Saturday, September 20, 2014

MWFF Japanese shorts

WARNING: May contains trace of spoilers! People allergic to the discussion of any plot's elements before seeing a movie are strongly advised to take the necessary precautions for their safety and should avoid reading further.

There was five japanese short films presented at the 2014 Montreal World Film Festival. I've seen most of them and here are a few thoughts about them.


“Keblujara depicts the cycle of bullying. The weak beat the weaker and they, in turn, beat those weaker than them. This chain is finally broken by the very weakest, who turns into a beast and proceeds to fulfill his destiny.” (Text from the Festival's program)

“Fruit d'une première collaboration entre l'artiste visuel Nonowe Akihito et le compositeur Isao Sano, ce film d'animation dessiné et peint à la main raconte quatre courtes histoires issues d'un pays appelé le Keblujara.” (Extrait du programme)

This experimental stop motion animation has no dialogue and is the first part of the Keblujara series. It is the only Japanese shorts films that was in competition this year and the only one that I couldn't manage to see. However, I heard very good comments about it. For more information I refer you to the excellent commentary written by Claude R. Blouin (in French).

Kemukujara: Japan/Australia, 2014, 13 min.; Dir./Scr.: Akihito Nonowe; Phot.: Isao Sano, Konoka Takashiro; Ed. : Keblujara Productions; Mus.: Isao Sano. Presented at the Montreal World Film Festival on August 27th (CI at 9h00 & 19h00) and 28th (CI at 14h00).

For more information you can visit the following websites:

All he knows right

“In Keblujara, a mad artist lives in a box on his own back.” (Text from the Festival's program)

“Animation dessinée et peinte à la main qui raconte une histoire d'un pays fictif appelé le Keblujara, fruit d'une collaboration entre l'artiste visuel Nonowe Akihito et le compositeur Isao Sano.” (Extrait du programme)

This experimental stop motion animation has no dialogue and is the second part of the Keblujara series. I am not a big fan of stop motion animation, particularly this “artsy-fartsy” type which always have nebulous stories that can often be opened to interpretation. In this case, an artist is living in a box on his own back. It reminds me a little of weird Czech animations like The Fantastic Planet.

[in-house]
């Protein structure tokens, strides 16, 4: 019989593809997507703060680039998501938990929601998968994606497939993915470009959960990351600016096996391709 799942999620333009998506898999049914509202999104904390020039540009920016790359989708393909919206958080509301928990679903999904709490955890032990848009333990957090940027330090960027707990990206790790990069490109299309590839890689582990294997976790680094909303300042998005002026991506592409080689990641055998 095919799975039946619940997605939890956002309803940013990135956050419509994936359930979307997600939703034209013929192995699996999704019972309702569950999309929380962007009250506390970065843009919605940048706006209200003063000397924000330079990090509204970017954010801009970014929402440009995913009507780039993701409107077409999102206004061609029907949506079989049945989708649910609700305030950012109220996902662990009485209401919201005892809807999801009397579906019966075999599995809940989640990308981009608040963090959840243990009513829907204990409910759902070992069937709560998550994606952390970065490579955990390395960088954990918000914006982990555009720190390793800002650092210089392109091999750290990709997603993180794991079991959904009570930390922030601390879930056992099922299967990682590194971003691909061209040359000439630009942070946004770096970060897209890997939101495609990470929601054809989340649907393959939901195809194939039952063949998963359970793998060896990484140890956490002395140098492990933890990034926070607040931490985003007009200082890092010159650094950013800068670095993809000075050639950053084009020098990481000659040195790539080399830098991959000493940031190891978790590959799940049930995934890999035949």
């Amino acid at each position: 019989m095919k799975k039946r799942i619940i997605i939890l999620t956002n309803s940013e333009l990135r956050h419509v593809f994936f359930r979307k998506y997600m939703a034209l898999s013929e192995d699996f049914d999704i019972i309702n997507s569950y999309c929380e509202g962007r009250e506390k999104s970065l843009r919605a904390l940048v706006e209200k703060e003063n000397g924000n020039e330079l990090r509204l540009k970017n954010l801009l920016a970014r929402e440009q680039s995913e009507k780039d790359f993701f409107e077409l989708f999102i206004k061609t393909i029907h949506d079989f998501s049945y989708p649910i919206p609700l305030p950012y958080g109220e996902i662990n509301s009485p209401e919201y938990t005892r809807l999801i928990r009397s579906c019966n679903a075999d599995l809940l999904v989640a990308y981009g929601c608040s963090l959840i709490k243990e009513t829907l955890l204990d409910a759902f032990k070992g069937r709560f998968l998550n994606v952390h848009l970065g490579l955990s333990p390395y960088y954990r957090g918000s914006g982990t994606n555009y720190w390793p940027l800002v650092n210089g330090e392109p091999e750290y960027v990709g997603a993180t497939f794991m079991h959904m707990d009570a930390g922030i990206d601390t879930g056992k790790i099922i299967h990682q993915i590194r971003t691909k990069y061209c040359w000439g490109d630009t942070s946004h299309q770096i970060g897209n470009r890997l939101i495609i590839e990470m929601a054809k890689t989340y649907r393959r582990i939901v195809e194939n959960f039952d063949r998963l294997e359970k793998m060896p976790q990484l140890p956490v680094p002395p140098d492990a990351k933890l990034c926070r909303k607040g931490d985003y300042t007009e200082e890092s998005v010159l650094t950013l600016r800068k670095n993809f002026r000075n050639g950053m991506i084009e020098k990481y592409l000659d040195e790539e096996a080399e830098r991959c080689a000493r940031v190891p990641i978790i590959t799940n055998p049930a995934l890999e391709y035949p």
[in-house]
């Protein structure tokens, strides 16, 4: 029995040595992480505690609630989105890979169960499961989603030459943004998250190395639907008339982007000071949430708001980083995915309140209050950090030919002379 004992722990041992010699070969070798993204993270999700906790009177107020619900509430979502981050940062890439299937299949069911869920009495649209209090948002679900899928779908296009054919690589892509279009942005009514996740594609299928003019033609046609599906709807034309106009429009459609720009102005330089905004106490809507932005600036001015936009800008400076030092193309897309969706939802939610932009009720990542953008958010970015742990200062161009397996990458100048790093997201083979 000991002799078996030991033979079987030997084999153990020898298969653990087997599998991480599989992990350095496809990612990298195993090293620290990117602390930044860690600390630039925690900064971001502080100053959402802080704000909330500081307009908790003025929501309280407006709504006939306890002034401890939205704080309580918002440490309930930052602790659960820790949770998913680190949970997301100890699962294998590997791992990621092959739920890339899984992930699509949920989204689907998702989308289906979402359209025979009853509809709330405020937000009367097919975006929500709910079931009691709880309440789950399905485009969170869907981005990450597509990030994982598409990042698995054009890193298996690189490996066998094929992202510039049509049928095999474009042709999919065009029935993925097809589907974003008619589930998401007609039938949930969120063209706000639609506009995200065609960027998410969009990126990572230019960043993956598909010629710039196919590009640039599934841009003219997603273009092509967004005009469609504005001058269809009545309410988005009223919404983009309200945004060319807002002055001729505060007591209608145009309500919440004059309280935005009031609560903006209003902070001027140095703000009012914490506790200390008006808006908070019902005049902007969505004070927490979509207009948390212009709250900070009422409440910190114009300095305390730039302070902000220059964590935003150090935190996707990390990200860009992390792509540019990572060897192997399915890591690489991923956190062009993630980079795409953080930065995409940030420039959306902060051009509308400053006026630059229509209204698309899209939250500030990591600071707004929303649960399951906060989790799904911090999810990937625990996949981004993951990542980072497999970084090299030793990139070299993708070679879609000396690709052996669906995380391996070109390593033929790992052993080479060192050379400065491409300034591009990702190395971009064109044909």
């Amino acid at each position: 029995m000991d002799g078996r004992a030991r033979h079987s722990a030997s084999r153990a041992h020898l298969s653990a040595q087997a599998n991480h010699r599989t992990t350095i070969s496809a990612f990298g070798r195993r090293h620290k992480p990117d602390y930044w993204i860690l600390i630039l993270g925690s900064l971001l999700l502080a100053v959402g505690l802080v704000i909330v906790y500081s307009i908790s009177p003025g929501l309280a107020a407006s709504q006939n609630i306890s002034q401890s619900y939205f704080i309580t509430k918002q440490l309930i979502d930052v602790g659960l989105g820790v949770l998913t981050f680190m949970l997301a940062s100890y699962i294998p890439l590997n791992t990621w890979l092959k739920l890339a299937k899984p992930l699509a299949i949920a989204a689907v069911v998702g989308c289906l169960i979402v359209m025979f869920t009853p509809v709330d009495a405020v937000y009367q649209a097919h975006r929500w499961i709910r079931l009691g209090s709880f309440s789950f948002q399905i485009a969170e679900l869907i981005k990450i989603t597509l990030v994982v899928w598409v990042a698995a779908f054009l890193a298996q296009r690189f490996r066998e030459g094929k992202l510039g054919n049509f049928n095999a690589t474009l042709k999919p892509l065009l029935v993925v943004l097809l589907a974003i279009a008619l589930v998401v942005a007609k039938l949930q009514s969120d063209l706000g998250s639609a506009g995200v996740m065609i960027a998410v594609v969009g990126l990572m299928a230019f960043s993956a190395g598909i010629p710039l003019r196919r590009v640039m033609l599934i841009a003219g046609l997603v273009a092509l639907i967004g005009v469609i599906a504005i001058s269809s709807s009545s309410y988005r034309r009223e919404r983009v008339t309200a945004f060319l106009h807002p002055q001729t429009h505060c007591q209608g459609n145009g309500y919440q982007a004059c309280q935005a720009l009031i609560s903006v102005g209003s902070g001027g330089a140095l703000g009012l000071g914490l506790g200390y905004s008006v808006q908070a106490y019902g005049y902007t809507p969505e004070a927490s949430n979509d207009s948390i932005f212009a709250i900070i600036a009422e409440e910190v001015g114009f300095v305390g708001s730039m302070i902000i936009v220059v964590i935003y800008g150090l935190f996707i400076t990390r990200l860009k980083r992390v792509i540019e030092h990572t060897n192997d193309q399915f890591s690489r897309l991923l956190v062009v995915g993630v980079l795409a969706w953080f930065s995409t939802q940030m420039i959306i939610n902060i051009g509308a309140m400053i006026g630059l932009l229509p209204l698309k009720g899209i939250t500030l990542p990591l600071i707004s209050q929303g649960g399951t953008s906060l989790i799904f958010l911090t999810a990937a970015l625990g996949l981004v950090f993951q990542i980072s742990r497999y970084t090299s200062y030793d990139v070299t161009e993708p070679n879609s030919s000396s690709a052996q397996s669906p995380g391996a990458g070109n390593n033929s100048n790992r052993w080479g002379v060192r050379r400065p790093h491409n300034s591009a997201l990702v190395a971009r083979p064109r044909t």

However, this film is technically quite interesting as it mixes techniques like stop motion and standard animation. I particularly liked the effect created by mixing real fire and stop motion animation which was well done and must have been quite difficult (as well as lengthy and complicated) to achieve.

I missed the screening of the longer first part of this series but I was told that this shorter segment was much better, easier to understand and more balanced. I had the opportunity to participate to a nice “chat” with the production team (I could follow some part of the conversation, but Mr. Blouin kindly translated most of it).

All He Knows Right: Japan/Australia, 2014, 5 min.; Dir./Scr.: Akihito Nonowe; Phot.: Isao Sano, Konoka Takashiro; Ed. : Keblujara Productions; Mus.: Isao Sano.
For more information you can visit the following websites:

Suicide Volunteers

“The film is based on a true story of the flight school instructor who sacrificed his life in the suicide attacks at the end of World War II.” (Text from the Festival's program)

“Le commandant Fujii, un instructeur de l'école de pilotage, a sacrifié sa vie dans des attentats-suicides à la fin de la Seconde Guerre Mondiale. Adaptation d'une histoire véridique.” (Extrait du programme)

A man who trains Japanese airplane pilots for the their suicide mission feels he is not doing his patriotic duty and requests to join his recruits on their mission. His superior deny his plea because his position as trainer is essential and he has a wife and children. He eloquently convinces the few students who question the validity of their mission as a waste. After his wife kills herself and the children, he is finally allowed to go on a mission.

It is a beautiful treatment for the most stupid part of Japanese history. The movie seems strangely neutral about this subject, as it neither condone or condemn the use of kamikaze. It's a good period drama considering the limitation of a short film. I particularly like the effects giving the pictures an old WW2 look and feel.

Suicide volunteers (特攻志願 / Tokko Shigan): Japan, 2013, 25 min.; Dir./Scr./Ed.: Kenshow Onodera; Phot.: Shigeo Kobayashi; Mus.: Shiro Mashiba; Cast: Mitsuki Koga, Yuka Takeshima, Yuji Shikano, Yuji Kakizaki.
For more information you can visit the following websites:

The Free man

“Jay is an ex-con who tries to turn over a new leaf by working at a laundry store [where he] shares duties with Kit, a young woman with physical disability who is the boss' niece.” (Text from the Festival's program)